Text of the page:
Redmond Police have found no “firm suspects” in the brutal murder of Arpana Jinaga, a 24-year-old software engineer who was strangled to death at her Redmond apartment after a 2008 Halloween party, according to Lt. Doug Shepard.
Shepard said investigators are working hard to gather evidence and find information that may lead to a suspect. But the reality is that homicide cases can take a lot of time to solve.
“We’re a safe community,” Shepard said. “This sort of thing doesn’t happen in Redmond. We have a brutal murder with no suspect. This one is not going away. We’re not going to put this to bed.
“We still consider it early in the investigation,” Shepard added. “A lot of stuff has not been analyzed yet.”
Shepard said several pieces of evidence have been sent to the Washington state crime lab to be analyzed, but no timeline has been established as to when Redmond investigators will get the results. Shepard pointed out that the state crime lab has a large work load, so results may take weeks, even months, to get back. Shepard said there is one full-time Redmond detective on the case, with several detectives available to help if needed.
“It’s the No. 1 priority in the division,” he said. “We’re not giving up.”
Police responded to the Valley View Apartments in the 8900 block of Redmond-Woodinville Road around 9 a.m. on Nov. 3 after Jinaga’s friend found her dead body and called police.
There was forced entry into Jinaga’s upstairs apartment, signs of trauma to Jinaga and the apartment was “in disarray,” according to Redmond Police spokesperson Jim Bove.
Jinaga, an Indian native, used to phone her parents, who currently live in India, regularly and last spoke to her parents the day before Halloween, telling them that she was attending a Halloween party the next night.
Shepard confirmed that there was a Halloween party the night of Oct. 31, which spanned at least four apartment units, including Jinaga’s. Shepard also confirmed that Jinaga had a heated verbal altercation with a male party goer. Many of Jinaga’s friends said the verbal altercation was race-related and many of her friends believe that the man Jinaga had the verbal altercation with should be a prime suspect.
Shepard said investigators looked into it and he said that the verbal altercation “does not appear related to her death.”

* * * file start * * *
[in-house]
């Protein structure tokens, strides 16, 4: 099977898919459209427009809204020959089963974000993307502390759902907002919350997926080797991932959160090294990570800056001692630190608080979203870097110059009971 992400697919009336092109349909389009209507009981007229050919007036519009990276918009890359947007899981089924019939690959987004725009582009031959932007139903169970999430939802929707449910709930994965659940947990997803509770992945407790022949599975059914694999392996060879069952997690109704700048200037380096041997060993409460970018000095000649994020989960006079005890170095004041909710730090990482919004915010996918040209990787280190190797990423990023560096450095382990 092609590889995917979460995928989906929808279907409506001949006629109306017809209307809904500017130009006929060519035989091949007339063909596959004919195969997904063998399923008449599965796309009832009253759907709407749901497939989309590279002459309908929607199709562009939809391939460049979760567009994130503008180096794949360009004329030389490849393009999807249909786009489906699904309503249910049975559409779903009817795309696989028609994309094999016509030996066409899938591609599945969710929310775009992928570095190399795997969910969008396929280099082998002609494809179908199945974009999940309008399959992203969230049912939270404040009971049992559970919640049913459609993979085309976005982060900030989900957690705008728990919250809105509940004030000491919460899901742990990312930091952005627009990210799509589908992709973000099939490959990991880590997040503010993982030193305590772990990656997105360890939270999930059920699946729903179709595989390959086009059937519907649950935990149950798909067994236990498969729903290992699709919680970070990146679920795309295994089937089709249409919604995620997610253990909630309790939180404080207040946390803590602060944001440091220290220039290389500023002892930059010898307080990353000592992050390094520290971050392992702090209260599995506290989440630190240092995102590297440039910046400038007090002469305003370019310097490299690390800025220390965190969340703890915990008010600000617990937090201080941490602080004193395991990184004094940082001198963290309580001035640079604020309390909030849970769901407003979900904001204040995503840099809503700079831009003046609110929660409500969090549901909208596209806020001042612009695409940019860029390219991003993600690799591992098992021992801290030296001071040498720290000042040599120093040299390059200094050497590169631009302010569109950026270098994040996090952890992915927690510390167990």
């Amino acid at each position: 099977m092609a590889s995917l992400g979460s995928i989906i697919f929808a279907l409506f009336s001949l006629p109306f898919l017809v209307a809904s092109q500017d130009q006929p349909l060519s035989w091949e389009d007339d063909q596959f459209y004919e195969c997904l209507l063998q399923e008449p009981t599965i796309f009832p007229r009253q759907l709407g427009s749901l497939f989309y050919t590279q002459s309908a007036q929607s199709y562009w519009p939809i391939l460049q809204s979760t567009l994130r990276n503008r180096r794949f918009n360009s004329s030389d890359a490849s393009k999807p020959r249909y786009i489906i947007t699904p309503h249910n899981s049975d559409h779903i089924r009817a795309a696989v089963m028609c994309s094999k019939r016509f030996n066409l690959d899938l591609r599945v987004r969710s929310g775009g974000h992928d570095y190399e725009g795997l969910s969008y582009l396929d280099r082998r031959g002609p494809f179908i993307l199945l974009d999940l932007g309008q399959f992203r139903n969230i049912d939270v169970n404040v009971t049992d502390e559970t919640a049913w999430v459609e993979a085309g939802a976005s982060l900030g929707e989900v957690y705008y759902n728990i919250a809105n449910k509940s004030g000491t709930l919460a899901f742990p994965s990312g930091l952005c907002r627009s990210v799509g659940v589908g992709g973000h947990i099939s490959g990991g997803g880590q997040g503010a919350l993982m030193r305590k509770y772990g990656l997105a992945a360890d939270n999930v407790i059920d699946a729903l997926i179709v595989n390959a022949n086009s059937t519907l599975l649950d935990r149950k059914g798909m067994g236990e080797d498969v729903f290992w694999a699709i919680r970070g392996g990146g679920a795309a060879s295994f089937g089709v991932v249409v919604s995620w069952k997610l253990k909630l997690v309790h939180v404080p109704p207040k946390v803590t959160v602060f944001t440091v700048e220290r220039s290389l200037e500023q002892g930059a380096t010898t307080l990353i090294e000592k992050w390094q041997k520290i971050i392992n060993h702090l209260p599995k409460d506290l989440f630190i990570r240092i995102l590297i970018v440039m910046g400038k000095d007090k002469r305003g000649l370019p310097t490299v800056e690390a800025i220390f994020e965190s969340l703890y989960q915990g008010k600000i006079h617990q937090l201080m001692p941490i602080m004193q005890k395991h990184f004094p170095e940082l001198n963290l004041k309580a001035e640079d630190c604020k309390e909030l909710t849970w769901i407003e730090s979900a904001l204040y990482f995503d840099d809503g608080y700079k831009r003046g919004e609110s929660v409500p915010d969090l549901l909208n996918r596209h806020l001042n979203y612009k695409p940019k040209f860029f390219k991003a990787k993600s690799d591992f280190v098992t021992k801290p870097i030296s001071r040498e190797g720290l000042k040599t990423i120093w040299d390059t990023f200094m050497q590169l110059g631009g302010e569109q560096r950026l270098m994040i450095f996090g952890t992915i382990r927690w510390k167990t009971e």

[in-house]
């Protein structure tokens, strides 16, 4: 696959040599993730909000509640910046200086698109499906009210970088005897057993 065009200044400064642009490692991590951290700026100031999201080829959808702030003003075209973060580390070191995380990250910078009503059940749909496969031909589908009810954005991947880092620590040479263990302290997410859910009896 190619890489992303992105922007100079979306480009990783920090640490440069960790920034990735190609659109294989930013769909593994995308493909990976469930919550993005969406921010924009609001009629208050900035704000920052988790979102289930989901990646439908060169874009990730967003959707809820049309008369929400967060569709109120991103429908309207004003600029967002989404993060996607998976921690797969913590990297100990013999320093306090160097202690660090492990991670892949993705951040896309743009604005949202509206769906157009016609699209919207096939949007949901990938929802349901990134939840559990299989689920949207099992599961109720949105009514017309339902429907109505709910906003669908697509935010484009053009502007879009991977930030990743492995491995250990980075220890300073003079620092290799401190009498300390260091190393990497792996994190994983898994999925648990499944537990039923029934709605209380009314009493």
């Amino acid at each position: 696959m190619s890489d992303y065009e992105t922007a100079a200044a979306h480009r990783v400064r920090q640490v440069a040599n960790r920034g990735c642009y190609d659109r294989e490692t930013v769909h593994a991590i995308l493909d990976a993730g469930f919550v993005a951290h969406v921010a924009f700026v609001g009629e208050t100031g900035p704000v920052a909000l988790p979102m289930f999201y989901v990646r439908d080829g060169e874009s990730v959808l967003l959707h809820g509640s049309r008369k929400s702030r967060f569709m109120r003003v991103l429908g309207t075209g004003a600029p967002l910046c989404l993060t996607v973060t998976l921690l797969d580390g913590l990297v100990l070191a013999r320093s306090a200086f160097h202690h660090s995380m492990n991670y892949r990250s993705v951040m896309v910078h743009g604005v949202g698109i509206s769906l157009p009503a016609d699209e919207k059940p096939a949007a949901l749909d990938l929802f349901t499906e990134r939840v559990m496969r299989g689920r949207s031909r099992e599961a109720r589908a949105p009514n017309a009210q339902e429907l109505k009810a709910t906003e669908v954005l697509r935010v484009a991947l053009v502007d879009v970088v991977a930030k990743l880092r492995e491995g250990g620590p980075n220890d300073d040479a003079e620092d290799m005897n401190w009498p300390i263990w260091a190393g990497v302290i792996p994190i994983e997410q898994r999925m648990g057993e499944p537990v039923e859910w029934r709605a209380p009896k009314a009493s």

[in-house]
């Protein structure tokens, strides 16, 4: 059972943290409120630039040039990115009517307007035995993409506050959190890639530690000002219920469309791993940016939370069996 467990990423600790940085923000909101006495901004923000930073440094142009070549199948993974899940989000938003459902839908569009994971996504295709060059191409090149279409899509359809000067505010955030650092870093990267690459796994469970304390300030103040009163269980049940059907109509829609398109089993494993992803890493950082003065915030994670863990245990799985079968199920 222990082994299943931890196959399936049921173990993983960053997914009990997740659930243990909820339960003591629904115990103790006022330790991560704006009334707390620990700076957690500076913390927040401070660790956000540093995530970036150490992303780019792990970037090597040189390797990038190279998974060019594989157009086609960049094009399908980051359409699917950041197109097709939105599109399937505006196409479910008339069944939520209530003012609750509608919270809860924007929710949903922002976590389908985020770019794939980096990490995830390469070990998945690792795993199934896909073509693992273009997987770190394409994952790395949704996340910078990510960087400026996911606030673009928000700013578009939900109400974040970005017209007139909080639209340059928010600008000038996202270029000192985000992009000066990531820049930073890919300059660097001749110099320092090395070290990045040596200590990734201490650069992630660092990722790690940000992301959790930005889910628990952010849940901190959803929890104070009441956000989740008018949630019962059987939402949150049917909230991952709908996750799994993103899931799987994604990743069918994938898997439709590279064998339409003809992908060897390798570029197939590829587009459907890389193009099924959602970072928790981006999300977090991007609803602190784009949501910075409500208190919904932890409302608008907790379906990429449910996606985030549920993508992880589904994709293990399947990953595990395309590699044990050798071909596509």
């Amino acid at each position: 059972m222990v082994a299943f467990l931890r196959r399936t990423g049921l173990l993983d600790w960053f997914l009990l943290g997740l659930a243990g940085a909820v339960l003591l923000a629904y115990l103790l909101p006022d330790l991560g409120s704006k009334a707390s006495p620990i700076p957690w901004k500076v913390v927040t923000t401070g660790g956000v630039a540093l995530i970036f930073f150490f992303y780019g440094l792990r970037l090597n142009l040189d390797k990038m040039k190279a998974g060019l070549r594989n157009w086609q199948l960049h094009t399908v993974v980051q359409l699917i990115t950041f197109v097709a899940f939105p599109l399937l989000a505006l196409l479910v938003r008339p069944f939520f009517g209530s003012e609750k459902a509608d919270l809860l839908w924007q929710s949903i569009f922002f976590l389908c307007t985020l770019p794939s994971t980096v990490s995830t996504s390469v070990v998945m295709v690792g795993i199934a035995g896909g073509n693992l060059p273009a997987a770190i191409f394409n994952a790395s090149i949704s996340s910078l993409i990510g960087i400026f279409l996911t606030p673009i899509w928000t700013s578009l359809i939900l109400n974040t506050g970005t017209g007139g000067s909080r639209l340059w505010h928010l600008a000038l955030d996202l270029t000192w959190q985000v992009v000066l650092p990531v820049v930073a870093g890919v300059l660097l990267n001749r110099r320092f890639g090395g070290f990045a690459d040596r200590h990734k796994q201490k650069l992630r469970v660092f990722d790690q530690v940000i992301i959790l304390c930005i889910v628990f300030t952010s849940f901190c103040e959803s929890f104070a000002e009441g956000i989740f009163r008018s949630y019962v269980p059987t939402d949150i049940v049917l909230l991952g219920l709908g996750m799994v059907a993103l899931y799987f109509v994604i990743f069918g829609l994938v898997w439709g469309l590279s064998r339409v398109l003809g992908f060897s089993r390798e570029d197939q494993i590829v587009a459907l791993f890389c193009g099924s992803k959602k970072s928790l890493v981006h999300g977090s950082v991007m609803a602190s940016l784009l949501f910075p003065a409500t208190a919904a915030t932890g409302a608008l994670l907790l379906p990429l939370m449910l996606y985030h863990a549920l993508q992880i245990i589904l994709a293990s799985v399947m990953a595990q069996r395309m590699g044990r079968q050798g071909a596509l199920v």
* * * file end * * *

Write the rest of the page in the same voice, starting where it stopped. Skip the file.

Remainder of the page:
The party ended around 3 a.m. and many news reports from India are saying that the murder happened soon after; however, Shepard said “we cannot establish a time of death.”
When Jinaga’s father, who is the head of the School of Information Technology at Jawaharlal Nehru Technological University, hadn’t heard from his daughter in a few days, he phoned her friend who lived in the area. He asked him to go check on her.
The friend then went to the apartment, saw the shattered door jam and found Jinaga dead on her bedroom floor. That’s when he called police.
Redmond investigators have interviewed more than 40 people who knew Jinaga, a talented, well-liked woman who received a master’s degree in electrical and computer engineering from Rutgers University in New Jersey in October of 2007. Soon after graduating, she was offered a job at EMC, a Bellevue software-development company, where she quickly became a “shooting star,” according to her supervisor Muhammad Ali. She was a top-20 winner in a digital controller design contest, sponsored by Microchip Technology Inc., an Arizona-based company. Besides being a talented designer, Jinaga volunteered for several different community organizations and also joined a motorcycle group.
“She appeared to very well-liked,” Shepard said. “She had several social circles. She was very active. She rode motorcycles. She was the type of person you’d want to get to know and hang out with.”
There’s no doubt, Jinaga was very popular. There were memorials held in Bellevue and in India. Both attracted hundreds of people. She has more than 115 entries in an online memorial and there has been outpouring of support for her. Even people who weren’t close to her have shown love and support for Jinaga, whose body was returned to her family in India.
As for the apartment complex where the murder happened, Bove said the community is starting to heal and feel safe again.
“It seems like people are keeping their eyes open, but at the same time they are not letting this (murder) change their lifestyle,” Bove said. “This certainly has opened their eyes that this can happen anywhere.”
Jinaga’s murder is the second one since July, when Melissa Batten was gunned down outside of her Redmond apartment by her estranged husband, Joseph, who then turned the gun and killed himself.
The Jinaga case is much different, because it is unsolved with no suspects, yet Redmond investigators are determined to solve the case.
“We want to be able to bring answers to the family and community,” Bove said. “We are not letting this one go.”
If anyone has any information regarding the murder f Jinaga, contact Detective Greg Mains at (425) 556-2592.